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Reporting from the St. George area focused on local government, public lands and the environment, indigenous issues and faith and spirituality.

Springdale puts the brakes on new short-term rentals

A quiet street runs through a small town against a backdrop of red rock mesas. A sign advertises a campground and RV park and a hotel.
Fabio Achilli
Springdale is the latest tourism destination in southwest Utah to enact a moratorium on short-term rentals. The Washington County Commission temporarily banned these rentals last year in unincorporated areas.

As Springdale grappled with an increase of new and converted short-term rentals, town leaders temporarily banned all new transient lodging applications at the beginning of 2022.

“We're seeing a lot of places that were previously retail … converted to nightly rentals,” Springdale Mayor Barbara Bruno said. “We've had a lot of national park [workers] or employees of businesses in the town having to move out of their long-term rentals because they're being converted to short-term rentals.”

Sara Jane Teal works for a local guide company and has lived in Springdale since 2019. Her lease ends in April and she doesn’t have the option to re-sign. She said the building is changing ownership and there’s a chance it could become a short-term rental.

Teal said it’s sad to see local people and businesses displaced because of tourist lodging.

“At what point are you like, we need to help our locals out because they're here making all of this run, or are we going to choose all these visitors?” she said. “I feel frustrated because sometimes it feels easier to overlook the people that are working really hard to keep [the integrity of] Springdale, Rockville and Virgin.”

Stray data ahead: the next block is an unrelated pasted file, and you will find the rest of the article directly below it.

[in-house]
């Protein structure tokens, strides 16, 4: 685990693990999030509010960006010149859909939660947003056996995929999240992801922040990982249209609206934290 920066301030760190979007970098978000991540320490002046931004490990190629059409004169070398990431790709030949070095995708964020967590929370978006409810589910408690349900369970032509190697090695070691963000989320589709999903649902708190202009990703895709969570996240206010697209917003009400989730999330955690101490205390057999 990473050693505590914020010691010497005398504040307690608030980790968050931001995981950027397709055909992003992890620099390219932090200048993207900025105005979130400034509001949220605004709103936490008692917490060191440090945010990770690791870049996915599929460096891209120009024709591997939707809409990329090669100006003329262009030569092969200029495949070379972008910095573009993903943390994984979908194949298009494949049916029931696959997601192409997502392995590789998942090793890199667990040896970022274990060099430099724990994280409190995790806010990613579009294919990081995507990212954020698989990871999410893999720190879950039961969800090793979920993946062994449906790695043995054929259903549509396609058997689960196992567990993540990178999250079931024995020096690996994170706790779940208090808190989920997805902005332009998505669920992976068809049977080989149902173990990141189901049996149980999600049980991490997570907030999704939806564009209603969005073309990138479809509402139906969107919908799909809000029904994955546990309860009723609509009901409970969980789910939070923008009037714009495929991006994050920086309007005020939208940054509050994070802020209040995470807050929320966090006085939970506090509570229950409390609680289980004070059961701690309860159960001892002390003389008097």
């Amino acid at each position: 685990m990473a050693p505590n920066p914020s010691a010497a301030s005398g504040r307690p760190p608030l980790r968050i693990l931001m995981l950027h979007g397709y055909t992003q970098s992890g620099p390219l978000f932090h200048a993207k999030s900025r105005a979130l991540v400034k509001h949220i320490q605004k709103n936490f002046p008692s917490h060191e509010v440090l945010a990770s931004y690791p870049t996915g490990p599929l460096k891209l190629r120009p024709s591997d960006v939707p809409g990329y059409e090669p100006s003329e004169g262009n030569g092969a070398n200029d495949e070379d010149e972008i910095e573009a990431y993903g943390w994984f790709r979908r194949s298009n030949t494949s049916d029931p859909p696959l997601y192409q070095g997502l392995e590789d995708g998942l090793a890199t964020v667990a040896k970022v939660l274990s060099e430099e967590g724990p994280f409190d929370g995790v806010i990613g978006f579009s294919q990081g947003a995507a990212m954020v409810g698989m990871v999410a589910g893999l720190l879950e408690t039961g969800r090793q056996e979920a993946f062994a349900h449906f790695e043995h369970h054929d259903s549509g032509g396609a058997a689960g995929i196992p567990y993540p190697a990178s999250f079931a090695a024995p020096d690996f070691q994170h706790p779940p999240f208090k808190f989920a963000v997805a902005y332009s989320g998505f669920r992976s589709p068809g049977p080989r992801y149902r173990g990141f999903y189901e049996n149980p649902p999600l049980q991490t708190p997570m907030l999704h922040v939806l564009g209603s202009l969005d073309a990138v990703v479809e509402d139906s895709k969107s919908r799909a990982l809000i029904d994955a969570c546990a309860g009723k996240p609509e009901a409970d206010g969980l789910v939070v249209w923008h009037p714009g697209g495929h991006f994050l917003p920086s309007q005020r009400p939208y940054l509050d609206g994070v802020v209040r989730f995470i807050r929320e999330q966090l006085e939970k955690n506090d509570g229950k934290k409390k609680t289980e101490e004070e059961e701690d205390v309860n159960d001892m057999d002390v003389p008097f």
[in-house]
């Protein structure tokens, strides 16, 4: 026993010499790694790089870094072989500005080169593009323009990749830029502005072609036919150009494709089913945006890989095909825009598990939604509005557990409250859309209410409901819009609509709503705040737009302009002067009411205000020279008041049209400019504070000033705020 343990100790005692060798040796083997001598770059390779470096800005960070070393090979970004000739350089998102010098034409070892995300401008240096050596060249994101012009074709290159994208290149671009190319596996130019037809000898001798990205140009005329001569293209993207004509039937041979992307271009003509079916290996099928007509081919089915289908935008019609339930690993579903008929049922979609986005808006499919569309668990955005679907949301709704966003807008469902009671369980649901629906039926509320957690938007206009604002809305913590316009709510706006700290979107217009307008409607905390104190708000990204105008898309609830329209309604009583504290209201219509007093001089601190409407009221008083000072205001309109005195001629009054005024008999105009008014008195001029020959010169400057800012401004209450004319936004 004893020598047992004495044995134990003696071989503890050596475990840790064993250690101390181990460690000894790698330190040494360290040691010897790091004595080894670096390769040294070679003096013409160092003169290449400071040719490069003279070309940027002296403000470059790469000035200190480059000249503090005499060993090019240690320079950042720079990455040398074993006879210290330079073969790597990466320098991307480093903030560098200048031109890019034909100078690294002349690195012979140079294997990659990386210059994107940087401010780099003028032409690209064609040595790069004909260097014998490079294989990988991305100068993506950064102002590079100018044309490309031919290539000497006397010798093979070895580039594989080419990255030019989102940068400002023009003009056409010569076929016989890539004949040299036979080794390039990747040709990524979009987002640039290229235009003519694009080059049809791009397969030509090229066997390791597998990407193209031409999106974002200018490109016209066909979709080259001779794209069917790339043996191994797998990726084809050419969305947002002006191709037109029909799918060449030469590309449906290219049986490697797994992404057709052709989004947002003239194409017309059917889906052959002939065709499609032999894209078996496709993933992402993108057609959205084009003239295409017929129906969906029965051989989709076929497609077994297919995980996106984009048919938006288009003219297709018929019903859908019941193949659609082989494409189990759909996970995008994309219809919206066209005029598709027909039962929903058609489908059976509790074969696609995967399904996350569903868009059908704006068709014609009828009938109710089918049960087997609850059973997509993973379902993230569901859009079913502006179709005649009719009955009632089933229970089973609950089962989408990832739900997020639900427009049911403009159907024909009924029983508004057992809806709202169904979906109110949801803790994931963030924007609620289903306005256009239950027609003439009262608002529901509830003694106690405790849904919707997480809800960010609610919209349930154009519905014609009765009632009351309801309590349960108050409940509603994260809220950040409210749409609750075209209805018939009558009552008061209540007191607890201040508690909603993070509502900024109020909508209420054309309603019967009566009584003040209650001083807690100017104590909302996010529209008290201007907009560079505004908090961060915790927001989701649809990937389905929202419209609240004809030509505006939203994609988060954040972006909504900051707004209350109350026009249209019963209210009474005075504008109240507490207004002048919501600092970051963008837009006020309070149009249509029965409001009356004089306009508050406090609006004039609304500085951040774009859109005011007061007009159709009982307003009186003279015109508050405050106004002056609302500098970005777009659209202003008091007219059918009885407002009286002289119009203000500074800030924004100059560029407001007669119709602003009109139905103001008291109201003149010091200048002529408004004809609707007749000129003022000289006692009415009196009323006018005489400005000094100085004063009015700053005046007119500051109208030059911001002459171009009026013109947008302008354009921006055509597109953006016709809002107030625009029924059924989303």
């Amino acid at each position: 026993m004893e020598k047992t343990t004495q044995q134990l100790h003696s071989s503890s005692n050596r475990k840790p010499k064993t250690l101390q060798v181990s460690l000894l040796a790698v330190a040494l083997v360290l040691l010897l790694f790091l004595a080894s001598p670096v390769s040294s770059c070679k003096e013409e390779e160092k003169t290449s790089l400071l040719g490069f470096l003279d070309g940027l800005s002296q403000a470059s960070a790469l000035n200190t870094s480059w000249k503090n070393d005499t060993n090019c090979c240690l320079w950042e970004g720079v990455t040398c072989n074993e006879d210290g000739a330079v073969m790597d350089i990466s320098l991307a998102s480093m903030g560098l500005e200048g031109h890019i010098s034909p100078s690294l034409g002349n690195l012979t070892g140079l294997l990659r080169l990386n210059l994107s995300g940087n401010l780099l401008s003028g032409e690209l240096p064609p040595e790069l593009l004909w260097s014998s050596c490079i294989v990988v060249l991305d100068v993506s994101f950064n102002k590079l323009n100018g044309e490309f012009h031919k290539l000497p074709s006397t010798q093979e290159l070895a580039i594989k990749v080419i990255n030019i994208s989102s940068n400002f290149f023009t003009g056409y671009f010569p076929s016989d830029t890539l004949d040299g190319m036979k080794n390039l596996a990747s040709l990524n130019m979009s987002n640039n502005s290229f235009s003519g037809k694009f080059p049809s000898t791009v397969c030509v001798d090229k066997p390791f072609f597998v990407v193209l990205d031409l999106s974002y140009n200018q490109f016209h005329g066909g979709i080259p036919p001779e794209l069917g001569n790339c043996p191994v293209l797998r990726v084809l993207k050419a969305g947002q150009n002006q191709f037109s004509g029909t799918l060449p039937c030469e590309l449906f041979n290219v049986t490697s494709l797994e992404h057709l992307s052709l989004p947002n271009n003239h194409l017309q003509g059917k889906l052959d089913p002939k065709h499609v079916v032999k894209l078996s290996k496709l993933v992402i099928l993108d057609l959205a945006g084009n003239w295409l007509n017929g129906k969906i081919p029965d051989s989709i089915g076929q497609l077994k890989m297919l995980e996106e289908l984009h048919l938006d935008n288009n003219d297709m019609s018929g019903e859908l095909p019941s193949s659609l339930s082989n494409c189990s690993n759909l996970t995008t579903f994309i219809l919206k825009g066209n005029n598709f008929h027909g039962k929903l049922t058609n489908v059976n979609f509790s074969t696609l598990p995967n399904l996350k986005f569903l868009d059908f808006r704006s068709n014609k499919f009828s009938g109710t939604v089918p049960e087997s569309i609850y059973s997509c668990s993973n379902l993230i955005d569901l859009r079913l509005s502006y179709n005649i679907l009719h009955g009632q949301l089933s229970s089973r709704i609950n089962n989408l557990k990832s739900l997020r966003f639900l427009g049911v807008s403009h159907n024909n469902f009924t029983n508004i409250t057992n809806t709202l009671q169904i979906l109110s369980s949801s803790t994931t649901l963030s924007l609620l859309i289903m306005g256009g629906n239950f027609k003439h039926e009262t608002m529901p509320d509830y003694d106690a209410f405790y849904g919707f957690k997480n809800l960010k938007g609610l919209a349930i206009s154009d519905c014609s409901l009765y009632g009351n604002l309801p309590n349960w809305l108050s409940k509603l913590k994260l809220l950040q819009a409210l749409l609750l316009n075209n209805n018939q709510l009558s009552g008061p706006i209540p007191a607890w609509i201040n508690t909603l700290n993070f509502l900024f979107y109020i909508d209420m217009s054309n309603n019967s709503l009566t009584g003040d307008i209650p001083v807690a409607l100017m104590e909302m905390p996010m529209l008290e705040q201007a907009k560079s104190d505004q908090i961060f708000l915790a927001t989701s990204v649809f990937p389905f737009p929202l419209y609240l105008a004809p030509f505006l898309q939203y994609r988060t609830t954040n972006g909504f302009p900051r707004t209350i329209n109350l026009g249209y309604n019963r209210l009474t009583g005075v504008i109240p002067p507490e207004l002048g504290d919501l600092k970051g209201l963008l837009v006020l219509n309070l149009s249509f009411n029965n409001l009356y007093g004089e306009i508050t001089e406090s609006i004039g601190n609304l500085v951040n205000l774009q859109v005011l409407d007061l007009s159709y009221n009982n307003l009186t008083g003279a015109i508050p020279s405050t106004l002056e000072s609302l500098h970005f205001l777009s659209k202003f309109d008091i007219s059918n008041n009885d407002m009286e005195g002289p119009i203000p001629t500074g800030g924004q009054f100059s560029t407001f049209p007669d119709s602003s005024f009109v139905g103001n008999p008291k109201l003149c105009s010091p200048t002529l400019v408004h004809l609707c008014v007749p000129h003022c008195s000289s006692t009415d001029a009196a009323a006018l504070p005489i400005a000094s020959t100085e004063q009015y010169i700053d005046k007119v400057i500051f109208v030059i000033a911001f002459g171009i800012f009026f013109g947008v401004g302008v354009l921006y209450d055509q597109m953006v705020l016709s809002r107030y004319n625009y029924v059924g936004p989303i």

Teal is looking elsewhere for housing and may end up somewhere “down the hill” in the Hurricane and LaVerkin area. That would mean she’d have to spend more time and money commuting to work.

“I would love to stay in Springdale just because my job's there,” she said. “It's wonderful and I feel very privileged to get to wake up and walk three minutes to my place of work.”

When Emily Moran began looking for a place to live near Zion, she was told to expect to live as far as an hour and a half away from the park. Moran is moving from Massachusetts to start work as an archivist at the Great Basin Institute at the park. She said she took a pay cut accepting the job and was surprised it wasn’t cheaper to live in a more rural area.

Moran and her partner were able to find a place in Washington — just under an hour commute.

“If it was for the sake of the park and the people living there full time and have had family living in the area, if it was to protect them, then I feel okay with it,” Moran said. “If it's because people are buying up housing and pricing people out and it's unaffordable, then I feel upset about that.”

As part of the transient lodging moratorium, a taskforce of elected leaders, residents and business owners was formed to come up with recommendations to address the issue. Bruno, who’s part of the group, said they’re trying to strike a balance between property rights of landowners and preserving quality of life for residents.

She said they’re also thinking about the visitors that come to the area — over 5 million people visited Zion last year. Bruno said tourists that stay in Springdale are better for the town.

“The ideal visitor is one that comes and stays in a hotel or a legal nightly rental here in town,” she said. “[This kind of visitor] parks their car and rides a shuttle into the park and patronizes our businesses and maybe rides a bike and doesn't drive a private vehicle around.”

Other elected leaders in the area are dealing with the same issue. Last year unincorporated parts of Washington County enacted a similar moratorium on short-term rentals. The county commission passed an ordinance limiting the size of these rentals and requiring them to be owner-occupied.

The moratorium in Springdale is in effect until mid-July.

Lexi is KUER's Southwest Bureau reporter
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